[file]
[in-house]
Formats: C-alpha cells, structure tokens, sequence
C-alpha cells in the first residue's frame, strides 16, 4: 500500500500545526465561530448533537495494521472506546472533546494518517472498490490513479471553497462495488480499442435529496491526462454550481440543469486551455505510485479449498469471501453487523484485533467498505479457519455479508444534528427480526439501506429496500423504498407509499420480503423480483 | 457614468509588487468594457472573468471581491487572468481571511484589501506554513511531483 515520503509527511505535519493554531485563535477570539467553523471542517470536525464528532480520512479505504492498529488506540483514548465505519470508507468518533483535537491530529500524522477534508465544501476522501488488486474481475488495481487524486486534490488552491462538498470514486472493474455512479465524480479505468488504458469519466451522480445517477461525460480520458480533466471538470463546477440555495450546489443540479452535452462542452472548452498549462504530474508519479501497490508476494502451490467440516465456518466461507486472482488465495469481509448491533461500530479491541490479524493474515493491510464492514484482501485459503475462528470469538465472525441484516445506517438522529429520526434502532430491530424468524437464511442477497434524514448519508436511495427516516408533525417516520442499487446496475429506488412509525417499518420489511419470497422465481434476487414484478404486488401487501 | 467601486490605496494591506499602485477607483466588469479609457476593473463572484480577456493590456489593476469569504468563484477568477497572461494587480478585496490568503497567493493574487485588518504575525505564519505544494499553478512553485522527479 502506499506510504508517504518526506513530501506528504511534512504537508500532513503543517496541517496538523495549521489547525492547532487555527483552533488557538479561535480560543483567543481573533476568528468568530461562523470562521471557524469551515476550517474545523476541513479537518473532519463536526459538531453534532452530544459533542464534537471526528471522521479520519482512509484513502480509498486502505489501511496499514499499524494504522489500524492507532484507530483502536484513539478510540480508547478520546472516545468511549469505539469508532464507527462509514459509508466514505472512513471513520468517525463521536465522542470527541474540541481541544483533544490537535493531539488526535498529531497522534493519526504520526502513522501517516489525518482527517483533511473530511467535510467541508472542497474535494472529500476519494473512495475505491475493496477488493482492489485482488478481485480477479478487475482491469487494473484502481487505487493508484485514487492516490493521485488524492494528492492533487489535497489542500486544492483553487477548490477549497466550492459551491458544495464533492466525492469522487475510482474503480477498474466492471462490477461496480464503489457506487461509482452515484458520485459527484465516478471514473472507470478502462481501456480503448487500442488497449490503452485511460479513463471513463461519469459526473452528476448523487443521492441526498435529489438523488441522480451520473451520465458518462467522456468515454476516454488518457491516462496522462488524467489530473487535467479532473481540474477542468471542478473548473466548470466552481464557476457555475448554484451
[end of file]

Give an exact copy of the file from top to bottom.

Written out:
[in-house]
Formats: C-alpha cells, structure tokens, sequence
C-alpha cells in the first residue's frame, strides 16, 4: 500500500500545526465561530448533537495494521472506546472533546494518517472498490490513479471553497462495488480499442435529496491526462454550481440543469486551455505510485479449498469471501453487523484485533467498505479457519455479508444534528427480526439501506429496500423504498407509499420480503423480483 | 457614468509588487468594457472573468471581491487572468481571511484589501506554513511531483 515520503509527511505535519493554531485563535477570539467553523471542517470536525464528532480520512479505504492498529488506540483514548465505519470508507468518533483535537491530529500524522477534508465544501476522501488488486474481475488495481487524486486534490488552491462538498470514486472493474455512479465524480479505468488504458469519466451522480445517477461525460480520458480533466471538470463546477440555495450546489443540479452535452462542452472548452498549462504530474508519479501497490508476494502451490467440516465456518466461507486472482488465495469481509448491533461500530479491541490479524493474515493491510464492514484482501485459503475462528470469538465472525441484516445506517438522529429520526434502532430491530424468524437464511442477497434524514448519508436511495427516516408533525417516520442499487446496475429506488412509525417499518420489511419470497422465481434476487414484478404486488401487501 | 467601486490605496494591506499602485477607483466588469479609457476593473463572484480577456493590456489593476469569504468563484477568477497572461494587480478585496490568503497567493493574487485588518504575525505564519505544494499553478512553485522527479 502506499506510504508517504518526506513530501506528504511534512504537508500532513503543517496541517496538523495549521489547525492547532487555527483552533488557538479561535480560543483567543481573533476568528468568530461562523470562521471557524469551515476550517474545523476541513479537518473532519463536526459538531453534532452530544459533542464534537471526528471522521479520519482512509484513502480509498486502505489501511496499514499499524494504522489500524492507532484507530483502536484513539478510540480508547478520546472516545468511549469505539469508532464507527462509514459509508466514505472512513471513520468517525463521536465522542470527541474540541481541544483533544490537535493531539488526535498529531497522534493519526504520526502513522501517516489525518482527517483533511473530511467535510467541508472542497474535494472529500476519494473512495475505491475493496477488493482492489485482488478481485480477479478487475482491469487494473484502481487505487493508484485514487492516490493521485488524492494528492492533487489535497489542500486544492483553487477548490477549497466550492459551491458544495464533492466525492469522487475510482474503480477498474466492471462490477461496480464503489457506487461509482452515484458520485459527484465516478471514473472507470478502462481501456480503448487500442488497449490503452485511460479513463471513463461519469459526473452528476448523487443521492441526498435529489438523488441522480451520473451520465458518462467522456468515454476516454488518457491516462496522462488524467489530473487535467479532473481540474477542468471542478473548473466548470466552481464557476457555475448554484451